Then began a long tedious 13 year ordeal of being ” fed ” oral medications used to control every other neurological condition – tics, tourettes, Parkinsons, seizures except dystonia. Dystonia was and remains as cureless as it was in the early 19th century. Driving became impossible and I relocated to Manhattan where Botox was available to patients. When injected into muscles, it would temporarily stop my spasms for a period of 10 to 12 weeks. As far as I was concerned I was facing retirement in my mid-20s. Nursing was my livelihood and I loved it. I hated looking in a mirror or a photograph as I was distressed and upset at the person looking back at me. I didn’t like that person. Just as the intenseness of my green eyes gazed at me; so did the posture which I saw as grotesque and horrible. There were moments when I felt caged in by the disease; it caused me to live a life that was lonely, isolated as well as a life of social embarrassment. In public I began wearing a variety of scarves and sweaters that had collars – they hid the physical distortion I saw in the morning each day. I stopped wearing dresses. The mental anguish persisted, often in silence unbeknownst to family, friends and colleagues. Within time immunity to Botox developed and I began clinical trials with a newer form of botulinum toxin, one of the deadliest poison known to man, called MyoBloc. I derived benefits from this toxin for 8 years, even being able to ride my bicycle again.
Then in 2004, immunity to MyoBloc developed, the toxin no longer worked. Oral medications were loosing their power, if any, over my dystonia and I began investigating the neurosurgical procedure called Deep Brain Stimulation, placement of a brain “pacemaker” that could override her misfiring neurons and diminish her symptoms of dystonia. It was also a condition for which there was little if any treatment that would alleviate the symptoms, the spasms, the exhaustion the utter discomfort and the feeling of utter despair. I didn’t want to live in darkness when there was light. I also was tired of alternative or complementary care. I wanted a treatment that was more permanent and DBS was it.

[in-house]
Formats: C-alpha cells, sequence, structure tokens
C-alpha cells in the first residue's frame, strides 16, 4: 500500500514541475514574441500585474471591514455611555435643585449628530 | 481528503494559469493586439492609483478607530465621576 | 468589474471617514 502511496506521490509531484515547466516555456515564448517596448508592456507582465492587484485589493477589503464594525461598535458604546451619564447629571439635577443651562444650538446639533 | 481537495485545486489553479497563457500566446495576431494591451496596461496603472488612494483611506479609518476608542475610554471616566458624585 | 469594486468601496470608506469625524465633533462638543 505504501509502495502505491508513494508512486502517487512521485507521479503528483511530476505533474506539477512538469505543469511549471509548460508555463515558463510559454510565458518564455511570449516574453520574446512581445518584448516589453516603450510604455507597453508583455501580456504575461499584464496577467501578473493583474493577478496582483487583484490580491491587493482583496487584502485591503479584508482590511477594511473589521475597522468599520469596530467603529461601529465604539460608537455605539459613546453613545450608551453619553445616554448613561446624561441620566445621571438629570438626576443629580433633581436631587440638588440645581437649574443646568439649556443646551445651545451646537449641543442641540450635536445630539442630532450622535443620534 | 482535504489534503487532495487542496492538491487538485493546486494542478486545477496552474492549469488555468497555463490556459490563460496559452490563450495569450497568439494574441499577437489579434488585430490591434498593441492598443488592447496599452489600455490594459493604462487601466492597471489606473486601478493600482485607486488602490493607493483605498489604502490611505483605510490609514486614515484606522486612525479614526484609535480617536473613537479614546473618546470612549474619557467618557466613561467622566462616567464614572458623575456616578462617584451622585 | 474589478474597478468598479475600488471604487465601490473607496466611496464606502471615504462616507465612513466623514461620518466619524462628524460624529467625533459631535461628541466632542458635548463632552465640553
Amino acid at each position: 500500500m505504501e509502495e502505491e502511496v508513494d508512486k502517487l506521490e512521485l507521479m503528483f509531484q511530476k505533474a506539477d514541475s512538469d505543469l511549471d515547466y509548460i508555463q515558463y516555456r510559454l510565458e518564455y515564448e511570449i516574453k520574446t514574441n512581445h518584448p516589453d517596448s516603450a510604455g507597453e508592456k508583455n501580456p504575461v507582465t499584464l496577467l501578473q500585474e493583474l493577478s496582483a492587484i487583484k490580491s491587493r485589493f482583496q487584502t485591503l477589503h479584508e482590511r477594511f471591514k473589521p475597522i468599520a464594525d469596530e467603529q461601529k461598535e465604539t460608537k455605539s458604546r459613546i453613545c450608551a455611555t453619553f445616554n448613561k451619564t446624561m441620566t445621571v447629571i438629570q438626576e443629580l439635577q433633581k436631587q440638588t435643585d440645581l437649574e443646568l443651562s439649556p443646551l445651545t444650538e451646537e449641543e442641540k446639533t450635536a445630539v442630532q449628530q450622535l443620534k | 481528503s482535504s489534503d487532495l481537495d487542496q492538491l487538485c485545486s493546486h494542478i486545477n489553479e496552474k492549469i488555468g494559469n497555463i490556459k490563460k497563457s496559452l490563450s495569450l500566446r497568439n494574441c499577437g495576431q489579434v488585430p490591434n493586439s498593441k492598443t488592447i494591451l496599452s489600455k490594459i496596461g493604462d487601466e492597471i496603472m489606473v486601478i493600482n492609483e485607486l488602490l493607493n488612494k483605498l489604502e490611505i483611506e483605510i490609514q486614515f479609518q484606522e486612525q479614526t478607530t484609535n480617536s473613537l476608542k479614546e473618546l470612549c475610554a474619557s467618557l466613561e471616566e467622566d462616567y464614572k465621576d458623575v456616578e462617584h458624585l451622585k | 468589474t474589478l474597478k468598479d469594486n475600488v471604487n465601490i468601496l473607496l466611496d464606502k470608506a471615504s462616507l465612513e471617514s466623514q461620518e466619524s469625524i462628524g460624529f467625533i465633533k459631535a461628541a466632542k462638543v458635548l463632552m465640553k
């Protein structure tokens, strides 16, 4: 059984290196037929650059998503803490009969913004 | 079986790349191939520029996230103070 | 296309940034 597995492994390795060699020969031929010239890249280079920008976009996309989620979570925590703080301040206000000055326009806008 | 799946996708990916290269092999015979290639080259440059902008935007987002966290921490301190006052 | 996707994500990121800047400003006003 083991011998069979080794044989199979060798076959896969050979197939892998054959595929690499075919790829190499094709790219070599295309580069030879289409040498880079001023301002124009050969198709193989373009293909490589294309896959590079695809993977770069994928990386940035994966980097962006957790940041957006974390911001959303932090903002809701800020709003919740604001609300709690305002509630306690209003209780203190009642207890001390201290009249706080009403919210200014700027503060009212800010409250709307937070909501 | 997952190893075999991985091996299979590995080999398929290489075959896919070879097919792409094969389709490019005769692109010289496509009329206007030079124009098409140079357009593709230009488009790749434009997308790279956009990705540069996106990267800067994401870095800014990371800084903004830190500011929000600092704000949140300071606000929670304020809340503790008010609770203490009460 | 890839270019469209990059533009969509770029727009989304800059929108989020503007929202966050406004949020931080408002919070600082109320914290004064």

An online search brought me to Weill Medical College of Cornell University. I had investigated the procedure out West and elsewhere obtaining several consultations. Within an hour of leaving the office, I knew the procedure would help correct and diminish many of my dystonic symptoms which were now affecting my work performance as an ICU nurse especially in the Open Heart Unit at NYP-Presbyterian where former President Clinton had recovered from his surgery. The idea of the procedure alone gave me much needed hope – It would reduce the constant planning of daily activities, diminish the intense pain associated with the disorder and would improve my quality of life – allowing me to enter a restaurant without being stared at blatantly and, maybe, possibly return to a social life marked by cycling, writing, and redeveloping social relationships. My neurosurgeon was competent, compassionate, reassuring and had not acted as a high brow consultant that I had met years ago – during 5 to 6 years of misdiagnosis. I wanted to live. To simply “be still “, yet live a life in motion.